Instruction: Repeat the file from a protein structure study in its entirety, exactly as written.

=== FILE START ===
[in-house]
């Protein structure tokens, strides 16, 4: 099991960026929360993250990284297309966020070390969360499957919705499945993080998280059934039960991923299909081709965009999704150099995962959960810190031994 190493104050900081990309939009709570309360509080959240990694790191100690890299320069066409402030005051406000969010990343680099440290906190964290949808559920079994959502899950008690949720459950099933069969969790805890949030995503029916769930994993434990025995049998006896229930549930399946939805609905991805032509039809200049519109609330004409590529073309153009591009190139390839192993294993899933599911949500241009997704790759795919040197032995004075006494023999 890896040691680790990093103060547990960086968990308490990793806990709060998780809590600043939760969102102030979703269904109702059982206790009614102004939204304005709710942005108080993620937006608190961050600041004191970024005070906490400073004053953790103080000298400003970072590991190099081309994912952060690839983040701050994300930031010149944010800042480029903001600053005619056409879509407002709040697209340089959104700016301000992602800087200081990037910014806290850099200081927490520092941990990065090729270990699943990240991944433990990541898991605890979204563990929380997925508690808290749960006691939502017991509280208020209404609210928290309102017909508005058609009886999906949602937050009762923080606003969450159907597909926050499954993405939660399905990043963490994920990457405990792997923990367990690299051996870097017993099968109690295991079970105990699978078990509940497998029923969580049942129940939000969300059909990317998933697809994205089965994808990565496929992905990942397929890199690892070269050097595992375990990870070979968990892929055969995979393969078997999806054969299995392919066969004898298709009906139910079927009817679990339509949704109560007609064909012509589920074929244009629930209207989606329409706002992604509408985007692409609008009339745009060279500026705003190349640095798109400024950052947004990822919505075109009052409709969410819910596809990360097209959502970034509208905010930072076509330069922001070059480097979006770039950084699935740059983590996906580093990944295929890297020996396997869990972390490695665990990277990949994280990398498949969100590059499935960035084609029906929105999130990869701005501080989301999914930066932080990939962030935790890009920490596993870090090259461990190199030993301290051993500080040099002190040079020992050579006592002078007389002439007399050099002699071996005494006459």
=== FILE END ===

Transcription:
[in-house]
């Protein structure tokens, strides 16, 4: 099991960026929360993250990284297309966020070390969360499957919705499945993080998280059934039960991923299909081709965009999704150099995962959960810190031994 190493104050900081990309939009709570309360509080959240990694790191100690890299320069066409402030005051406000969010990343680099440290906190964290949808559920079994959502899950008690949720459950099933069969969790805890949030995503029916769930994993434990025995049998006896229930549930399946939805609905991805032509039809200049519109609330004409590529073309153009591009190139390839192993294993899933599911949500241009997704790759795919040197032995004075006494023999 890896040691680790990093103060547990960086968990308490990793806990709060998780809590600043939760969102102030979703269904109702059982206790009614102004939204304005709710942005108080993620937006608190961050600041004191970024005070906490400073004053953790103080000298400003970072590991190099081309994912952060690839983040701050994300930031010149944010800042480029903001600053005619056409879509407002709040697209340089959104700016301000992602800087200081990037910014806290850099200081927490520092941990990065090729270990699943990240991944433990990541898991605890979204563990929380997925508690808290749960006691939502017991509280208020209404609210928290309102017909508005058609009886999906949602937050009762923080606003969450159907597909926050499954993405939660399905990043963490994920990457405990792997923990367990690299051996870097017993099968109690295991079970105990699978078990509940497998029923969580049942129940939000969300059909990317998933697809994205089965994808990565496929992905990942397929890199690892070269050097595992375990990870070979968990892929055969995979393969078997999806054969299995392919066969004898298709009906139910079927009817679990339509949704109560007609064909012509589920074929244009629930209207989606329409706002992604509408985007692409609008009339745009060279500026705003190349640095798109400024950052947004990822919505075109009052409709969410819910596809990360097209959502970034509208905010930072076509330069922001070059480097979006770039950084699935740059983590996906580093990944295929890297020996396997869990972390490695665990990277990949994280990398498949969100590059499935960035084609029906929105999130990869701005501080989301999914930066932080990939962030935790890009920490596993870090090259461990190199030993301290051993500080040099002190040079020992050579006592002078007389002439007399050099002699071996005494006459």